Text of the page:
Employment Compensation Cap: Progression or Regression?


The Employment (Industrial) Tribunals were originally designed to be informal forums (i.e. you didn’t need lawyers) for resolving disputes. However, with increasingly complex legal principles in the employment arena, many of them emanating from Brussels, it has over the years become more and more difficult to navigate through Tribunals. In October 1999, the maximum award that Employment Tribunals could make for loss of earnings and other losses in respect of unfair dismissal claims rose from £12,000 to £50,000. This made unfair dismissal claims much more serious and indeed numerous. With the cap currently set at £72,300, the Government (which sees such a high figure as a barrier to growth and the creation of new jobs) is now consulting on proposed legislation to reduce this cap.

The Government has already increased the length of service required to bring an unfair dismissal claim from twelve months to twenty four months from April 2012. The impact of this change has yet to be seen but they now seek to:

  • significantly reduce the overall cap on compensation from £72,300 to a yet to be decided;
  • impose a secondary limit of twelve months actual pay on a case by case basis;
  • permit the use of without prejudice without the risk of those being put to the Tribunal; and
  • allow greater intervention by employment judges in weak claims.

To quote the Department for Business Innovation and Skills (BIS) the consultation aims:

“… to give firms more flexibility and confidence in managing their workforce and to reduce employment law red tape …”

The effect of the reduction in the cap would seem drastic but, in reality, it may have a much lesser impact. The average compensation award for unfair dismissal claims for the period 1 April 2011 to 31 March 2012 was £9,133 (Ministry of Justice statistics September 2102). Only two per cent of cases led to compensation in excess of £50,000. At the same time, the amount of unfair dismissal claims has reduced from 57,400 in 2009-10 to 46,300 in 2011-12.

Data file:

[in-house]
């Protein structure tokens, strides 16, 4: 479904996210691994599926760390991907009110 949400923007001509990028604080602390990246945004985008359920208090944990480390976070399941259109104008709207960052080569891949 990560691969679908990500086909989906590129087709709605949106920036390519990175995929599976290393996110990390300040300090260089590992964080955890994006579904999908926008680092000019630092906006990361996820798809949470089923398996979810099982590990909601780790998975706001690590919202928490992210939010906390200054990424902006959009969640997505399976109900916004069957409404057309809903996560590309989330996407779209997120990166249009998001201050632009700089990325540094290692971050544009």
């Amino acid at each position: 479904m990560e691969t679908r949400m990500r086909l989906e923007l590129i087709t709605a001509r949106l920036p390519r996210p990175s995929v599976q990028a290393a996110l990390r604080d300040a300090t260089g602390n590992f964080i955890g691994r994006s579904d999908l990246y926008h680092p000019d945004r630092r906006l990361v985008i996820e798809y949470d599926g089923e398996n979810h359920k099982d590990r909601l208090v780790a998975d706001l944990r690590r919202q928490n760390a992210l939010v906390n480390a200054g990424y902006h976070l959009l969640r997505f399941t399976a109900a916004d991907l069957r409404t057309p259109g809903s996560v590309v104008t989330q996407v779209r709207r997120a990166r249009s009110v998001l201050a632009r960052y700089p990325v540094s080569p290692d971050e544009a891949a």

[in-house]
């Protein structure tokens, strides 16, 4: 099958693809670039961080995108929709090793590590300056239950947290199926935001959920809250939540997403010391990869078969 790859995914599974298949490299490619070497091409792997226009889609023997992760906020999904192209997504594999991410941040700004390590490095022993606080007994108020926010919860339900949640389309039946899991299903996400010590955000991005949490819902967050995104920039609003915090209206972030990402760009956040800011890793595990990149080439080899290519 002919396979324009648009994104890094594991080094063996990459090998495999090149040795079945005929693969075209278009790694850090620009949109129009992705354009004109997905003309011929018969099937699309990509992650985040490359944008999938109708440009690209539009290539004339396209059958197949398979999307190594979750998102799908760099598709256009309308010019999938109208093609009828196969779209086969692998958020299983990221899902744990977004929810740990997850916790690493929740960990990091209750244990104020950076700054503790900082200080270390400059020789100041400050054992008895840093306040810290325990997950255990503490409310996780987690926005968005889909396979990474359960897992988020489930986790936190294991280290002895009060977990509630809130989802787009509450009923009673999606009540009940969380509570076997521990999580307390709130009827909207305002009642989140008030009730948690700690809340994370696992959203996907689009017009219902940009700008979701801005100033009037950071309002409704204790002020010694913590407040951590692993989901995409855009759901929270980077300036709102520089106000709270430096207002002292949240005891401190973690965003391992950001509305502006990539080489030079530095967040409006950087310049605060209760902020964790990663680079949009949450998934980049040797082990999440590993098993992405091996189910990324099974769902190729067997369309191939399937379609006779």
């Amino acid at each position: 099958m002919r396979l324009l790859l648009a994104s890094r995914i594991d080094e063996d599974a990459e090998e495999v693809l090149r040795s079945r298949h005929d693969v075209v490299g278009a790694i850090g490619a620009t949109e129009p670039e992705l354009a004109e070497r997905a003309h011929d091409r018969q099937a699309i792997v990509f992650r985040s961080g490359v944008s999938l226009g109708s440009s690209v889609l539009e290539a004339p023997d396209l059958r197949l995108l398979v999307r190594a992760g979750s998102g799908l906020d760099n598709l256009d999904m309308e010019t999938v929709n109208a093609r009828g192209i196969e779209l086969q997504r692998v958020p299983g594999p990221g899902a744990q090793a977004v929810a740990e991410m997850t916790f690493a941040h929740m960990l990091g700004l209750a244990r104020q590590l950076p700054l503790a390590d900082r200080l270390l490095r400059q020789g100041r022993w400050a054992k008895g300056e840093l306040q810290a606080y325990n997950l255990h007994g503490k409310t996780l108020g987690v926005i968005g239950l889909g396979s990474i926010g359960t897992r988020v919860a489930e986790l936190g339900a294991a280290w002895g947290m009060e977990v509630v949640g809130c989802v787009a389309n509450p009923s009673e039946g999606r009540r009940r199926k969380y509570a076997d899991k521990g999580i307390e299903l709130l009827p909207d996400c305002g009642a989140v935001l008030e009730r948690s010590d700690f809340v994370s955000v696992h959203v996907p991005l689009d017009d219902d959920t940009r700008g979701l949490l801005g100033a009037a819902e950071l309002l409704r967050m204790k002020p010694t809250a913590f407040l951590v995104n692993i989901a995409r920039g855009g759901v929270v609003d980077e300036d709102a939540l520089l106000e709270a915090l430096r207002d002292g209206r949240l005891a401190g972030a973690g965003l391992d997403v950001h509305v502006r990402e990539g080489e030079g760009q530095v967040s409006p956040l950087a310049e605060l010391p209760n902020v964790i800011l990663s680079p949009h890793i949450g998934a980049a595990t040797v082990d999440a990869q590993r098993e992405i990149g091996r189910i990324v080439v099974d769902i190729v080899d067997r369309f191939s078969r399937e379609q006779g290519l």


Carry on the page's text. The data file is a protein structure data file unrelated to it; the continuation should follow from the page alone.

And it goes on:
It is therefore arguable that unfair dismissal claims will be unaffected by any reduction in the compensation cap. However, it is also arguable that a lower expectation of compensatory awards should assist the employer in reaching a settlement and may weed out the speculative claims. Add to this the proposals that there should be an ACAS guide on how to settle claims with pre-dismissal without prejudice discussions, then we could see an even greater reduction in claims. Although it is anticipated that there would be, to start with at least, satellite litigation to establish how the guide should be applied.

When the Government increased the unfair dismissal qualifying period from twelve months to twenty four months’ service in April this year, it expected that this would reduce claims by 3,000 per annum. However, when the qualifying period was last set at this level in pre June 1999, numerous claims were brought under the various discrimination jurisdictions to circumvent it.

Discrimination claims do not require any qualifying length of service. Of particular note was the argument that, as more women tended to have a shorter length of service, the twenty four month qualifying period was “indirect sex discrimination”. This argument was left largely unresolved when service was reduced to twelve months and the claims fell way. Of course, discrimination claims have no cap on compensation so we can expect an increase in these types of claims to circumvent qualifying service and remove the cap at the same time.

Discrimination law has moved on considerably since the 1990s: at that time, the primary protected characteristics were sex, race and disability. Now under the Equality Act 2010, discrimination is unlawful on the grounds of age, disability, gender re-assignment, marriage and civil partnership, pregnancy and maternity, race, religion or belief, sex, or sexual orientation. Protection is also given to part time workers, fixed term contractors and whistle blowers: all with no qualifying service requirement or cap on damages. So expect the cunning claimant (or representative) to construct cases that fall under these jurisdictions, all of which are more complex, time-consuming and costly to defend.

We wait and see what the Government decides and how this will actually affect the real world.

Gordon Dadds